The Lady Brakemen


“But you just admitted yourself you don’t do all the jobs a real brakeman does, so how can you expect—”

“But nobody asked us to. We were in training for two weeks, and nobody even told us we were supposed to do those things.”

“Probably figured you couldn’t do ‘em, so what was the use of asking? After all, you girls are ladies, don’t forget that. You wouldn’t want to do such things, would you?”

“I don’t know. It’s something to think about.”

“Well now, don’t think about it too much. No use bothering your head and fussing. After all, you girls won’t be here very long anyway. War’ll be over pretty soon, and you know when the fellows come back, you’ll be giving them back their jobs. You know that, don’t you?”


“You girls just don’t have any seniority, you see. Around here you gotta have seniority; the railroad’s no place for women. Now don’t take offense. I’m not saying you girls aren’t doing a damn fine job, because you are! Better than ninety percent of these no-good young sprats around here.”

That was the sort of discussion you could have with a “neutral” conductor, while you sat and counted tickets in the switching yard at the end of the run. It was the damnedest, most circular piece of reasoning I ever heard, and all the other girls got the same sort of jabber from every man who was willing to discuss the matter: The reason we averaged two-thirds less pay than the men and were limited to the Garbage Run was that we weren’t required to do all the work the men sometimes did. We were neither required nor permitted to do that work because it was assumed that we couldn’t or wouldn’t do it, yet if we did do it, we still couldn’t have the same chance at all the jobs because we were only temporary workers without seniority. But we could not have seniority because the railroad was no place for women.

Men who hired on after us—and before long there were about five hundred of them, all rejected by the Army—did have seniority, so that when the servicemen returned from the war and took their jobs, they eventually could get them back when there was more work. The forty girls never could.

Unavoidably, the trouble was that we were women. Until then almost every one of us had had the impression that men didn’t hold it against women for being women, so it was a surprise. But if the men had had better manners, or better arguments, most of us would have let the whole thing go, for not one of us was anxious to work a baggage car, carry markers, or throw switches.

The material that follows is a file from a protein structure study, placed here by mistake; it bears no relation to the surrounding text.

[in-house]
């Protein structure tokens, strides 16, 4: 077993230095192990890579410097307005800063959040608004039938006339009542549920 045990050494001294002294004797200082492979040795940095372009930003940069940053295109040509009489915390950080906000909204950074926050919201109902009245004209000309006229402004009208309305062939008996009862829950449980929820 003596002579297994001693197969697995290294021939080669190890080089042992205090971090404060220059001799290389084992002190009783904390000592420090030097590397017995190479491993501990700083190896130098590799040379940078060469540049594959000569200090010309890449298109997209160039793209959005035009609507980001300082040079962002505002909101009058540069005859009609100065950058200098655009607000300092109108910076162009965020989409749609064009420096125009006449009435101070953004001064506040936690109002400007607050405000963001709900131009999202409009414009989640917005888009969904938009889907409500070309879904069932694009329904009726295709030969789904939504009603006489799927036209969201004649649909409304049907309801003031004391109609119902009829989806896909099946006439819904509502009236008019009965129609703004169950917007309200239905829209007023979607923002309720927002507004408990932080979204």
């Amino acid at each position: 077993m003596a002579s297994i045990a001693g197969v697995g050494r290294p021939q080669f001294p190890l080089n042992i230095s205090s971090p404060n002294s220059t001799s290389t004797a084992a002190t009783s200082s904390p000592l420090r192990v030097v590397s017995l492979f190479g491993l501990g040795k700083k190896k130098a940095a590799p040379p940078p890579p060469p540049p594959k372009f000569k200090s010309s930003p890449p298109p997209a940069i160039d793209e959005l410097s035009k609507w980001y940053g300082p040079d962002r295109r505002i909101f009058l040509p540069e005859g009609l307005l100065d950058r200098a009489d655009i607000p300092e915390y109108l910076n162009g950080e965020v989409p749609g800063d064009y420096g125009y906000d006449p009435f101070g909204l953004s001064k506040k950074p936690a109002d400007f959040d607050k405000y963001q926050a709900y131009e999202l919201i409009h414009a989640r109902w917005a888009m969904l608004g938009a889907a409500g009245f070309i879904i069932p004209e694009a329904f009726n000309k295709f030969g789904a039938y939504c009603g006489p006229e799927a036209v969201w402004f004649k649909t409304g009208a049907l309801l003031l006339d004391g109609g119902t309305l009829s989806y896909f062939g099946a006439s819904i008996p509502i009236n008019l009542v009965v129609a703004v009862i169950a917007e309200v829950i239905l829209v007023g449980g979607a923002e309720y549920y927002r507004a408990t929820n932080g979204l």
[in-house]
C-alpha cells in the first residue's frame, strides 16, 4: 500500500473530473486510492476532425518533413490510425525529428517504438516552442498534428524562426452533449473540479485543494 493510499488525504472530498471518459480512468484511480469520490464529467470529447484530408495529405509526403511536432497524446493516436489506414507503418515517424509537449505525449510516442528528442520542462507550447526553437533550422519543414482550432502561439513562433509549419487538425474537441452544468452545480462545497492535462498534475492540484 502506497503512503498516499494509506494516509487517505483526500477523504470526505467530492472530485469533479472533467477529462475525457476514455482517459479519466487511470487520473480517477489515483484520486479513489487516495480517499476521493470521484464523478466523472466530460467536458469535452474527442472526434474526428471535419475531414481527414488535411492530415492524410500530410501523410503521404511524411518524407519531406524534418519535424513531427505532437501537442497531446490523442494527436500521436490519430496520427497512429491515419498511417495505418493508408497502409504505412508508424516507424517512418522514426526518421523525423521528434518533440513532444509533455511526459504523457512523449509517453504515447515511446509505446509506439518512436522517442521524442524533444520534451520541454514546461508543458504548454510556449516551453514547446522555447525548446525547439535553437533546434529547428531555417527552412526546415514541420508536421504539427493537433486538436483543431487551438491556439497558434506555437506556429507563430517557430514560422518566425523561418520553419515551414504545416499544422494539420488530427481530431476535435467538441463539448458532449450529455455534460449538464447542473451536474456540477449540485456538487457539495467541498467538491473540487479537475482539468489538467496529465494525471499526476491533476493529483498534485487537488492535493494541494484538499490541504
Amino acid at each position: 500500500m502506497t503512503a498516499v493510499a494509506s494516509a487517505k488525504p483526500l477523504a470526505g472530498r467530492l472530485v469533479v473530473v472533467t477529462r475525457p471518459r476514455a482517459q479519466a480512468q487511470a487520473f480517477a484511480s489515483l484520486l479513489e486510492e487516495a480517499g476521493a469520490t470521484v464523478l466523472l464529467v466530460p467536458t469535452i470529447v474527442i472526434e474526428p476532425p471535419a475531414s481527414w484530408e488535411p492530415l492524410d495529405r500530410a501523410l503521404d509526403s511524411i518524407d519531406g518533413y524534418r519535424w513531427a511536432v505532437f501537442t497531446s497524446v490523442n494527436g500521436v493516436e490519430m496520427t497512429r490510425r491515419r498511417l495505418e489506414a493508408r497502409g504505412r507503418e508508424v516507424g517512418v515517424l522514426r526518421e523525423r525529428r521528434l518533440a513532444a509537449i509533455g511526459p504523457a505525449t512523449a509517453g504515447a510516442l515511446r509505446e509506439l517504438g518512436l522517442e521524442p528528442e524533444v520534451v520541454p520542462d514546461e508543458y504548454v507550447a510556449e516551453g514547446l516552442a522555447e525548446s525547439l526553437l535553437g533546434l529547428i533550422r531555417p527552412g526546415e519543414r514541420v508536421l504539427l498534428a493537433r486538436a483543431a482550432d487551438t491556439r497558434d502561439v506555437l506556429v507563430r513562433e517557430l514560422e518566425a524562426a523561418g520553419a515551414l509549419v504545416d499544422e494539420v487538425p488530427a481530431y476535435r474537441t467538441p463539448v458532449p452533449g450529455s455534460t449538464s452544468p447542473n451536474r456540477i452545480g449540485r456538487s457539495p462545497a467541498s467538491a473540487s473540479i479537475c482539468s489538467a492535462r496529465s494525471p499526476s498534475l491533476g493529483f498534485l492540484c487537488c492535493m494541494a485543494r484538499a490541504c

One day I was working with a girl named Claire Fredericks who talked a conductor into letting us throw a switch. It was pure serendipity, for Mr. Keefer was about the only conductor on the Bay Head run who would have permitted it, Little Claire was the only one who could have asked, and I was one of the few girls, at first, who were willing to try.

Mr. Keefer was close to retirement and, because of that, didn’t care much one way or the other whether the women stayed on the road.

Claire was the only one of us whom the men honored with a real railroad sobriquet. They called her Little Smokey as a kind of grudging tribute to her stamina and her capacity for work. “Big Smokey” was a legend of the New York Division, famous for his ability to work while sleeping, or vice versa. We used to see him sitting on the bench in the crew dispatcher’s office, sleeping with his eyes open, waiting for someone to fail to show up for a job and hoping to get it at the last minute when the dispatcher got desperate. He would already have completed his daily maximum sixteen hours of rail time and not be legally entitled to another second. But if no one else was around, he’d get it anyway.

Little Smokey would sit there on the bench beside him. He never talked to her; he had no energy to waste. She was a very little girl, but she was strong and could work from one end of the day to the next, without sleep, and when the dispatcher wanted to shop her, she wheedled him into another day’s work. She was not pretty, but she was chipper, always freshly made up and ready to go. She kept two clean shirts in her locker at all times and changed automatically every eight hours. She was chronically good-humored and laughed off insults in a friendly way, and she settled herself on the bench beside Big Smokey and waited cheerfully and confidently for the dispatcher to give her the same illegal handouts he gave to Big Smokey. At first, of course, he wouldn’t.

“G’wan home, girlie, you’re shopped,” he would tell her. “You’ve had your sixteen hours.” It was a serious violation of a federal safety statute to work more than sixteen hours without eight hours of sleep, and the brakeman who got caught doing it was just as much in trouble as the dispatcher who permitted him to.